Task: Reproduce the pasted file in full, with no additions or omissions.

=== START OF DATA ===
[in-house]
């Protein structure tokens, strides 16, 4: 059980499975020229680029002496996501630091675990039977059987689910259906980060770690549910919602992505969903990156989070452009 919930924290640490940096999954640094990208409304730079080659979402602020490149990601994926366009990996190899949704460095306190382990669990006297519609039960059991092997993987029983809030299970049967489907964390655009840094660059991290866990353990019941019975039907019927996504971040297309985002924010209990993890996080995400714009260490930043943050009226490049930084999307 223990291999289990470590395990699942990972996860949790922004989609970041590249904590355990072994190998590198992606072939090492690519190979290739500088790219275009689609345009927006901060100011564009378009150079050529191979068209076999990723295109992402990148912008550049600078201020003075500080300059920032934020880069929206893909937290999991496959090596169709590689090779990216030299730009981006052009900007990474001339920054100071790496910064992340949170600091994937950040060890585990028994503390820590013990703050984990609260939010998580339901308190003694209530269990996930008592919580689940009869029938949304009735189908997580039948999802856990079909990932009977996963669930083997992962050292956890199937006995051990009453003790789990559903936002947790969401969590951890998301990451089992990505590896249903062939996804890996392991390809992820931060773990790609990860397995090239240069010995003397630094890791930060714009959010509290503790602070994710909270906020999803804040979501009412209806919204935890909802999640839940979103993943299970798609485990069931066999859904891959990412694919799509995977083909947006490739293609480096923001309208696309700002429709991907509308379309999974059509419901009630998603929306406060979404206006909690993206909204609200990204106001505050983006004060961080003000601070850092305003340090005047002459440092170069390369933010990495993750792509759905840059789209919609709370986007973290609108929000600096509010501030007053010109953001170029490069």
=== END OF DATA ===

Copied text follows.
[in-house]
């Protein structure tokens, strides 16, 4: 059980499975020229680029002496996501630091675990039977059987689910259906980060770690549910919602992505969903990156989070452009 919930924290640490940096999954640094990208409304730079080659979402602020490149990601994926366009990996190899949704460095306190382990669990006297519609039960059991092997993987029983809030299970049967489907964390655009840094660059991290866990353990019941019975039907019927996504971040297309985002924010209990993890996080995400714009260490930043943050009226490049930084999307 223990291999289990470590395990699942990972996860949790922004989609970041590249904590355990072994190998590198992606072939090492690519190979290739500088790219275009689609345009927006901060100011564009378009150079050529191979068209076999990723295109992402990148912008550049600078201020003075500080300059920032934020880069929206893909937290999991496959090596169709590689090779990216030299730009981006052009900007990474001339920054100071790496910064992340949170600091994937950040060890585990028994503390820590013990703050984990609260939010998580339901308190003694209530269990996930008592919580689940009869029938949304009735189908997580039948999802856990079909990932009977996963669930083997992962050292956890199937006995051990009453003790789990559903936002947790969401969590951890998301990451089992990505590896249903062939996804890996392991390809992820931060773990790609990860397995090239240069010995003397630094890791930060714009959010509290503790602070994710909270906020999803804040979501009412209806919204935890909802999640839940979103993943299970798609485990069931066999859904891959990412694919799509995977083909947006490739293609480096923001309208696309700002429709991907509308379309999974059509419901009630998603929306406060979404206006909690993206909204609200990204106001505050983006004060961080003000601070850092305003340090005047002459440092170069390369933010990495993750792509759905840059789209919609709370986007973290609108929000600096509010501030007053010109953001170029490069």